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a magnifying glass held over a silhouette of a pregnant stomach to show a DNA double helix.

Imagine you are an expectant parent. Just a couple of months into your pregnancy, you opt for an easy genetic screen. A result comes back: the fetus is likely missing a chunk of DNA at site 11.2 on the long arm of the 22nd chromosome—a variant associated with serious medical and developmental issues.

You go online and learn that at least 1 in 4,000 people have this “22q11.2” microdeletion, but the true figure may be much higher. You read about 22q11.2 deletion syndrome’s 180-plus symptoms, including heart malformations, hypocalcemia, intellectual disability, autism and schizophrenia. You discover the bewildering treatment guidelines, the specialist clinics scattered throughout the country, and the vibrant patient advocacy movement spearheaded by the International 22q11.2 Foundation.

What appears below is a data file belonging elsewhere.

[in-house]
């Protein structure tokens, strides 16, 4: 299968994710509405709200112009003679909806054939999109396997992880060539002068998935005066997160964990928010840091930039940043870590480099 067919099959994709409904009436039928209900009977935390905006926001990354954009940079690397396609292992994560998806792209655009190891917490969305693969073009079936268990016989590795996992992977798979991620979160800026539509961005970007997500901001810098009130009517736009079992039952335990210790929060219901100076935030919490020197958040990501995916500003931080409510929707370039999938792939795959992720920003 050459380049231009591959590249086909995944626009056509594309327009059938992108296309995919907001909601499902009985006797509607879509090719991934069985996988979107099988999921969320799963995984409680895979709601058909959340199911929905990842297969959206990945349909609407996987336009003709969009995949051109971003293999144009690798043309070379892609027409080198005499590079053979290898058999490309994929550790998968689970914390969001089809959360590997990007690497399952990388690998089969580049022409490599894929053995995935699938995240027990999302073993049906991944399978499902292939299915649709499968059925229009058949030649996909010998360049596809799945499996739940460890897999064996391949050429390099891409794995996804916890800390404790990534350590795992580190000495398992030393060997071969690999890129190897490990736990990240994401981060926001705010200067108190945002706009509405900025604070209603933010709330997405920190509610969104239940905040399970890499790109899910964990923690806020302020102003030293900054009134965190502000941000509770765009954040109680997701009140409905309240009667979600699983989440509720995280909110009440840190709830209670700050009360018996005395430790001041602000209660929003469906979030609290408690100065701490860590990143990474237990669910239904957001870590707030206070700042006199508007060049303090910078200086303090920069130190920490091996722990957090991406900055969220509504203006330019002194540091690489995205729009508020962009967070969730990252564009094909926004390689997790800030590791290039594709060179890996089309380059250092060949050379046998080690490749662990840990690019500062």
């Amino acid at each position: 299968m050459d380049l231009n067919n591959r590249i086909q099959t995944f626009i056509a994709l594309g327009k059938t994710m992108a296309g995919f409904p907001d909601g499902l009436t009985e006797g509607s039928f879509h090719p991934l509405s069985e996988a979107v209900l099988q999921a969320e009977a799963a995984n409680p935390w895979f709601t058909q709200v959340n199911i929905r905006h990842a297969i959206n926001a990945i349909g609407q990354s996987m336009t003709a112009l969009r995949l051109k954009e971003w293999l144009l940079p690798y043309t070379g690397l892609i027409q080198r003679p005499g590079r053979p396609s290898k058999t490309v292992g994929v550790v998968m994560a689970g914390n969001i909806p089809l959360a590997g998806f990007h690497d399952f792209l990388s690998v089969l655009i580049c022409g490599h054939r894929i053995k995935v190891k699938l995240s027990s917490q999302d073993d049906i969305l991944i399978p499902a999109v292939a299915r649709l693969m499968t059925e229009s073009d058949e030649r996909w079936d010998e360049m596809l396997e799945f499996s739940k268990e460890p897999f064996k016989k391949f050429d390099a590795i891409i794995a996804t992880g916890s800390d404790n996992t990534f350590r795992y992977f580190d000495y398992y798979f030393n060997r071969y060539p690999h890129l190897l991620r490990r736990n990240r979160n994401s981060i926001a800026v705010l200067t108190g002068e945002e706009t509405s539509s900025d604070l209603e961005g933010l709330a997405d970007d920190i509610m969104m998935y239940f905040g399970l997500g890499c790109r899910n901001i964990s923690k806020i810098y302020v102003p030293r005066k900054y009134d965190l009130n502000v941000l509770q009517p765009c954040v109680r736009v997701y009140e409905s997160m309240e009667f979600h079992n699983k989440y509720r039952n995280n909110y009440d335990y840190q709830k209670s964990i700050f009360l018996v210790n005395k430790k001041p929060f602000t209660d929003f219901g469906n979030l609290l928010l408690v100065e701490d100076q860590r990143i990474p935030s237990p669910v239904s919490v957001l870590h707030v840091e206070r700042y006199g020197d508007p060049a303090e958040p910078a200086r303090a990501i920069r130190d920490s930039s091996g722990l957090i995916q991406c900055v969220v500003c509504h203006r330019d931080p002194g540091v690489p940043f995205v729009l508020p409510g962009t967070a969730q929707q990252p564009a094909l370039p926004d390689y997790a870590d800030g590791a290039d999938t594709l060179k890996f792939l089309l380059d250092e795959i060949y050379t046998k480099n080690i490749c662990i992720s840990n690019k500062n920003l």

Yet the same pathogenic variant—a genetic change or “mutation” known to cause disease—has been found in people with much milder symptoms, and some who barely seem affected at all. No one can give you solid risk factors because our knowledge of 22q11.2 deletion syndrome (also known as DiGeorge syndrome) is riddled with “ascertainment bias”: only people with telltale problems are... see more